I have a comedy crime to confess: I used to watch “The Tonight Show with Jay Leno.” And I liked it.
Before you take away my comedy-snob card, I should say that I was a teenager who didn’t know any better. But I’m finally ready to admit it: I once thought Leno was funny.
I used to stay up on school nights to watch Leno read funny headlines from newspapers. I can remember enjoying Jaywalking, his man-on-the-street bit. And I laughed at his monologue jokes about Bill Clinton and George W. Bush. I looked forward to Fridays, in part because I could stay awake for an entire episode.
Yet, as Leno prepares to wrap his second stint as host of the NBC talk show this Thursday, I don’t feel anything. I’m not going to watch his final episode, nor will I put much thought into his next move.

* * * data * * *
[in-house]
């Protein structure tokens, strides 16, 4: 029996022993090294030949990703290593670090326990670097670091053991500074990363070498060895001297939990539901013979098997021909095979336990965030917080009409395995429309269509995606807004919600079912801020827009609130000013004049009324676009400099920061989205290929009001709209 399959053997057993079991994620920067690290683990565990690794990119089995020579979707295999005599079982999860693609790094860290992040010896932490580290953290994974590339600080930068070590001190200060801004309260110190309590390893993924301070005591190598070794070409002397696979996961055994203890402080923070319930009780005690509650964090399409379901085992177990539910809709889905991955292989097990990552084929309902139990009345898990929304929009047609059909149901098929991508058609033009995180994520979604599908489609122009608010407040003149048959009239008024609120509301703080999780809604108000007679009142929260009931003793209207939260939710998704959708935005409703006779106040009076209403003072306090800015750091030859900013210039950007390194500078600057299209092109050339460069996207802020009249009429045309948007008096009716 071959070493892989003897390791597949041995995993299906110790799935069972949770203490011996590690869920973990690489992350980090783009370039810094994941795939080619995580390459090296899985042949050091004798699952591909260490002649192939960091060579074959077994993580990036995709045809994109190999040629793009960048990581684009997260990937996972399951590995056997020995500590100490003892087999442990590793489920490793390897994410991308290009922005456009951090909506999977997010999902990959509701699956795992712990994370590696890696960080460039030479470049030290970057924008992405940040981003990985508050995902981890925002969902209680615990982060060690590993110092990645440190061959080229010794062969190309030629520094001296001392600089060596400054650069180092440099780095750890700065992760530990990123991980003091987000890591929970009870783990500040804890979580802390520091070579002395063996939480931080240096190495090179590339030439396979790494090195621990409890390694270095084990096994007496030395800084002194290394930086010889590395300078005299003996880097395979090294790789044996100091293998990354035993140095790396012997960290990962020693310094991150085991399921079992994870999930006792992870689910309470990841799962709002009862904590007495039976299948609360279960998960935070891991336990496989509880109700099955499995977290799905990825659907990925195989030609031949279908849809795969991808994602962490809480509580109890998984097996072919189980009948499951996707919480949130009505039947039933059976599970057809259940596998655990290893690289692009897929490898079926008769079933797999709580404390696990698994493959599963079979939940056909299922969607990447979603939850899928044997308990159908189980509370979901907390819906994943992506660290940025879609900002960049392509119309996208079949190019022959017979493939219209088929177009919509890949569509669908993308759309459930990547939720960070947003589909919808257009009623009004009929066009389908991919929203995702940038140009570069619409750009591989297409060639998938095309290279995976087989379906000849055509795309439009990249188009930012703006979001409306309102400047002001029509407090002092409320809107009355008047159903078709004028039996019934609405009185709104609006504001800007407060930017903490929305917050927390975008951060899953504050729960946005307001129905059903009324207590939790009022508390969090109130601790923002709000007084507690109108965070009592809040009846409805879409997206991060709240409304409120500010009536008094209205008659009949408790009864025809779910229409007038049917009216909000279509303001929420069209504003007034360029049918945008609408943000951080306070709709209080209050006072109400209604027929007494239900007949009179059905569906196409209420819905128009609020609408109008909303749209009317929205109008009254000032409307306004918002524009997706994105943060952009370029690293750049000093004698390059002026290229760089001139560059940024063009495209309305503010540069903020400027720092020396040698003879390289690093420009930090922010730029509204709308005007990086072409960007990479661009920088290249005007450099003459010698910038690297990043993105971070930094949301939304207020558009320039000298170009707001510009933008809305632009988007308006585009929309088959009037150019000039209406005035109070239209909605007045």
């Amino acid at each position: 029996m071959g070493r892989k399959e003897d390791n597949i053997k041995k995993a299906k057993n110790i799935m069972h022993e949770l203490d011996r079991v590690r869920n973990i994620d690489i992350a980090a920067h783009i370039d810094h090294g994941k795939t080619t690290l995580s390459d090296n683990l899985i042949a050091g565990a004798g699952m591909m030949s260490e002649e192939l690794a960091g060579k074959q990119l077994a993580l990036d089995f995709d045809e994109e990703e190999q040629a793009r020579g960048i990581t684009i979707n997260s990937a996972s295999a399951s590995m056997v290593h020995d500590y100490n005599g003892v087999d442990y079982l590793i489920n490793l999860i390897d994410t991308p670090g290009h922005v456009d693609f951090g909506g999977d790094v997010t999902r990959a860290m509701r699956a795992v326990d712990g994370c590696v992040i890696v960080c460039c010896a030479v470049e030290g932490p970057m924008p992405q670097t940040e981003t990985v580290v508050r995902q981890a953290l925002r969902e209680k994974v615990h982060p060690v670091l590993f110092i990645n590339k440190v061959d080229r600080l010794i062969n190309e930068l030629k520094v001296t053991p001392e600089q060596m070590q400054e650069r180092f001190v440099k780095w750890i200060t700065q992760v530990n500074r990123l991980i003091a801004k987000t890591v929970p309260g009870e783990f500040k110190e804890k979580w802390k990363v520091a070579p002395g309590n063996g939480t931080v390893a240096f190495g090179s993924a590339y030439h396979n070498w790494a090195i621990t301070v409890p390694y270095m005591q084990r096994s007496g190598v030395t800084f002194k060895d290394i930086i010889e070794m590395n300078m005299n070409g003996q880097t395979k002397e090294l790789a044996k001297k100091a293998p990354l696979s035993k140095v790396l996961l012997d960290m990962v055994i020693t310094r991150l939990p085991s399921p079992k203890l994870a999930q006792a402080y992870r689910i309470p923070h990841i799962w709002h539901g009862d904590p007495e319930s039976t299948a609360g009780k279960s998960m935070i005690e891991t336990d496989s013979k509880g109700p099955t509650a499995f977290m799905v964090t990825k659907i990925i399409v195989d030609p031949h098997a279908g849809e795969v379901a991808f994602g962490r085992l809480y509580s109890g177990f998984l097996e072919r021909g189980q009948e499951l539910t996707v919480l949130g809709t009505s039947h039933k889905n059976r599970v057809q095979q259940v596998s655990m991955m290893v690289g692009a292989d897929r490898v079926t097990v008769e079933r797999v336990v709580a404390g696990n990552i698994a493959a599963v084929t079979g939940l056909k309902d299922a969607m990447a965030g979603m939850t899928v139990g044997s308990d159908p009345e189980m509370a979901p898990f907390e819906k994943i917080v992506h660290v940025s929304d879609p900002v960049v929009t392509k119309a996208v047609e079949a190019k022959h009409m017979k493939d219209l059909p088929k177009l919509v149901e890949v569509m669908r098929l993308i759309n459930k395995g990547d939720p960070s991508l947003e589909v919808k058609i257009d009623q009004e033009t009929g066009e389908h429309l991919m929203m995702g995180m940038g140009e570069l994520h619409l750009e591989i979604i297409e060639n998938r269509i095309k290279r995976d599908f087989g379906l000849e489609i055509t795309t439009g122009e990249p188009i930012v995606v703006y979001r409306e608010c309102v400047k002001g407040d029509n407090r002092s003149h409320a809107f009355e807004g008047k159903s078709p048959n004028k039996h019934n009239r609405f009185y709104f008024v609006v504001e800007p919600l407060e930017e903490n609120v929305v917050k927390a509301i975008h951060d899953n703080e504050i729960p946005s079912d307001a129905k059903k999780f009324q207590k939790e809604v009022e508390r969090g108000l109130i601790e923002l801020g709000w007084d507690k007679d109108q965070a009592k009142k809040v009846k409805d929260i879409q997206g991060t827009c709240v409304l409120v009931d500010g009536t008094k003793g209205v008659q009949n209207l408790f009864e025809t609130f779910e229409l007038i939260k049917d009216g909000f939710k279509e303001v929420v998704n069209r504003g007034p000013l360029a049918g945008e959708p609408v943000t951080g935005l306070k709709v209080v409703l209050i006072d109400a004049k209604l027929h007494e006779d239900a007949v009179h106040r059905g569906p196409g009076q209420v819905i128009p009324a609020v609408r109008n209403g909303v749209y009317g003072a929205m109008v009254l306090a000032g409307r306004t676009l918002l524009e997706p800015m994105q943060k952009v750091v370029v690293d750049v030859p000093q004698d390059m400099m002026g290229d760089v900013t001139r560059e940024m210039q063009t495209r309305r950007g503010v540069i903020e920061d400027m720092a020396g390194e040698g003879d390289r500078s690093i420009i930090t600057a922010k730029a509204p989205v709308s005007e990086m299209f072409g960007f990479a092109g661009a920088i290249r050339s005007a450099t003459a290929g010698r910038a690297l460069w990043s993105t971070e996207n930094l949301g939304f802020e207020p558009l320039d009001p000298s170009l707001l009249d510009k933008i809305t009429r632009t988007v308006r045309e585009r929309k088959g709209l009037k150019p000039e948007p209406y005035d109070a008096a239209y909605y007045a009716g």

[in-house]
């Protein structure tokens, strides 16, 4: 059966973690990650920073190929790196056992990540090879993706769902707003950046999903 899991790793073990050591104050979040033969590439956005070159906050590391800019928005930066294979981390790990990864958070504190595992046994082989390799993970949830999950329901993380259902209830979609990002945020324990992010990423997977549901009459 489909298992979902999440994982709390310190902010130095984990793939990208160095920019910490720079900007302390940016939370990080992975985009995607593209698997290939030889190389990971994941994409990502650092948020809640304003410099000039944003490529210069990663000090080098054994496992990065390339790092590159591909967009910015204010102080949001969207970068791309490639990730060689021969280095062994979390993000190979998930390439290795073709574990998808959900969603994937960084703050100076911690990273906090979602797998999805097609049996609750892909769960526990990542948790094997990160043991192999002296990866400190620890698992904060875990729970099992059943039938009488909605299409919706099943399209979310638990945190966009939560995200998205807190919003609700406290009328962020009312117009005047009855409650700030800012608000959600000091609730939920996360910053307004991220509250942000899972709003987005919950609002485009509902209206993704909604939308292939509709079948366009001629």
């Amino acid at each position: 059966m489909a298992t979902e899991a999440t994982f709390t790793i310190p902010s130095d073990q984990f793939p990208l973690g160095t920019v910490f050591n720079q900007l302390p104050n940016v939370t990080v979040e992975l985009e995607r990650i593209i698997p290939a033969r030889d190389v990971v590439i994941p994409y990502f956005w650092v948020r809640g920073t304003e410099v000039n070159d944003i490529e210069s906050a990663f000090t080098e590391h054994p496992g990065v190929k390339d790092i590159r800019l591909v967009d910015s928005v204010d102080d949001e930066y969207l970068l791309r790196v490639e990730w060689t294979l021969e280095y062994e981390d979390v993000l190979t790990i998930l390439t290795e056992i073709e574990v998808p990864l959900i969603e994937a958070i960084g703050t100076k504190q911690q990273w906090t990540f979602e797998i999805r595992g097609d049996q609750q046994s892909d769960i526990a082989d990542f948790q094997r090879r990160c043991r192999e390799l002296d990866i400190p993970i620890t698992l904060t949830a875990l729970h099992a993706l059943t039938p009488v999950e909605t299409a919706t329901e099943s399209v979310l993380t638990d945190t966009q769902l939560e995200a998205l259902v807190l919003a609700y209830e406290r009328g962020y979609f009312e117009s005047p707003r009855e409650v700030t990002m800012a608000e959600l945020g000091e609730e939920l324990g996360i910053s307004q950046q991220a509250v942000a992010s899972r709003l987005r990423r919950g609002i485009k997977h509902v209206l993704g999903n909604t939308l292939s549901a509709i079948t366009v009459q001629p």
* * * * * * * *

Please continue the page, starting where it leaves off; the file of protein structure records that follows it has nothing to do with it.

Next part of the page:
Leno influenced my taste in comedy at a young age, even if I can’t quite figure how he did. I was too young then to think critically about comedy. I just laughed at anything I found funny — it didn’t matter if it was highbrow or lowbrow, silly or smart.
Like it or not, Leno will always be a part of my humor history.